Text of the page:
Due to the current civil violence and unrest in South Sudan, the training and work that was started in South Sudan has had to be put on hold. Please be in prayer for the people and the church in South Sudan, and you can learn more about the situation at https://www.presbyterianmission.org/ministries/global/south-sudan/. The few sentences reported in the news can neither describe the depth of the tragedy nor the strength of the faith of the people there.
Instead of a combined South Sudan and Niger trip Jim will focus on going to Niger to begin learning about PC(USA)’s partner church, the Egilse Evangelique de la Republic du Niger (EERN), discussing the church’s vision for water, sanitation, and hygiene and health within their ministry and how we can partner together to make their vision reality. He will also be checking with the American schools there about enrollment of our four younger children.
Yesterday we learned of a fire that started at Ekwendeni College of Health Sciences on September 28, damaging buildings and destroying computers and other resources. Fortunately no one was injured. We don’t have any more direct details yet but please pray for them while they cope with the effects of the fire.
With gratitude for your prayers, condolences, and financial gifts for our support.
Jodi and Jim
Please read below for an important note from Hunter Farrell:
“Do not fear, for I have redeemed you; I have called you by name, you are mine.
When you pass through the waters, I will be with you; and through the rivers, they shall not overwhelm you;
when you walk through fire you shall not be burned, and the flame shall not consume you. (Isaiah 43:1b-2, NRSV)
Dear Friend of World Mission:
Thank you for your prayers and for your financial support of Jim and Jodi McGill this year, and any previous year. I know from my 15 years as a Presbyterian mission co-worker that your prayerful financial support has meant the world to them.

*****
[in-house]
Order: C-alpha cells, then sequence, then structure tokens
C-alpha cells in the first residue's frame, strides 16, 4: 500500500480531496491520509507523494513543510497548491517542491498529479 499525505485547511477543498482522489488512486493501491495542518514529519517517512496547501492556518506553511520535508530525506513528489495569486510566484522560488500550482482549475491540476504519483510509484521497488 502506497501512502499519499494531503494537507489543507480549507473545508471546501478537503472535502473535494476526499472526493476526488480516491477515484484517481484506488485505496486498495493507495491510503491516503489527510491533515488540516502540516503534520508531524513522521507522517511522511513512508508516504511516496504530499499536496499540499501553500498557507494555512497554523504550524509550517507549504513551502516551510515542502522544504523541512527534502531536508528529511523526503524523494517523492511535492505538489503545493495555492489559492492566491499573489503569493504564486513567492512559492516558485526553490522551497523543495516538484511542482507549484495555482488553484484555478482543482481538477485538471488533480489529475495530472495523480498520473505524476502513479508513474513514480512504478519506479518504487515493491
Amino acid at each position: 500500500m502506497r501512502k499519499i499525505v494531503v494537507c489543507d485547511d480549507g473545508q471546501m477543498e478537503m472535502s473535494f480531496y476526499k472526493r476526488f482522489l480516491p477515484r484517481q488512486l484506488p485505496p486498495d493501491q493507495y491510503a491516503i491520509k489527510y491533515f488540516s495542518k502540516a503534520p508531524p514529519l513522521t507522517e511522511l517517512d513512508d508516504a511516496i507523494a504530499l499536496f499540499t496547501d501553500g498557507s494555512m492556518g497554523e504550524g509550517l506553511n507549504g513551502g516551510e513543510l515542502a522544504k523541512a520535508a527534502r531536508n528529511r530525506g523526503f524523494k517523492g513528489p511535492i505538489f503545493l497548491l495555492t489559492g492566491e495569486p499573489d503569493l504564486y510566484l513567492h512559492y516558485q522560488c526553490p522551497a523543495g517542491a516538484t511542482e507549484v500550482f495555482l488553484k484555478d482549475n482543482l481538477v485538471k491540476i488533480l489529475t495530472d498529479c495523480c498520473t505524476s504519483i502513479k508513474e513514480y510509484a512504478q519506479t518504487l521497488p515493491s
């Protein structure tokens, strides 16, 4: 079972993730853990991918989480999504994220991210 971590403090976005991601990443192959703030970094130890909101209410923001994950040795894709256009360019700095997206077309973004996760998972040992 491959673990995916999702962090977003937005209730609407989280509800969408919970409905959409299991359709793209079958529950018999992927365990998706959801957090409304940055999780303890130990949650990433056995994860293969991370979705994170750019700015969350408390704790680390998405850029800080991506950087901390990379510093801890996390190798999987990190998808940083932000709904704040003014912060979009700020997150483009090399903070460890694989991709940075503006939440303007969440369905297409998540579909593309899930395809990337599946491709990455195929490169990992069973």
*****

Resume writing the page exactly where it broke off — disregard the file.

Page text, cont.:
Even as I thank you, I want to let you know that this is a critical time for churches and individuals to commit themselves to support Jim and Jodi. Our global church partners greatly value their service and you well know how important this ministry is in building connections between the body of Christ in the U.S. and Malawi.
We have historically relied on endowment interest and the general offering from churches to sustain the vital work of all of our mission workers. Those sources of funding have greatly diminished, and it is only through the over-and-above gifts of individuals and congregations that we are able to keep Jim and Jodi doing the life-giving work God called them to do. A year ago, in May of 2015, for the first time in recent history, we had to recall some mission workers due to a lack of funding. We communicated the challenge to you and you responded decisively and generously. Through your response, we heard the Spirit remind us, “Fear not!”.
Today, I’m asking you to consider an additional gift for this year, and to increase the gift you may consider for 2017. Sending and support costs include not only salary but also health insurance and retirement contributions, orientation, language training, housing, travel to the country of service, children’s education, emergency evacuation costs, and visa/passport costs.
My heartfelt thanks for your prayers and support of our Presbyterian mission co-workers. In the coming season, we will celebrate God’s sending of the Christ child, the source of the good news we share. May you experience anew the hope, peace, joy, and love that are ours because “perfect love casts out fear” (1 John 4:18).
Thank you for saying “yes” to love.
With you in Christ,
Director, World Mission, Presbyterian Church (U.S.A.)
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Tags: Nancy McGill, New Wilmington, niger, south sudan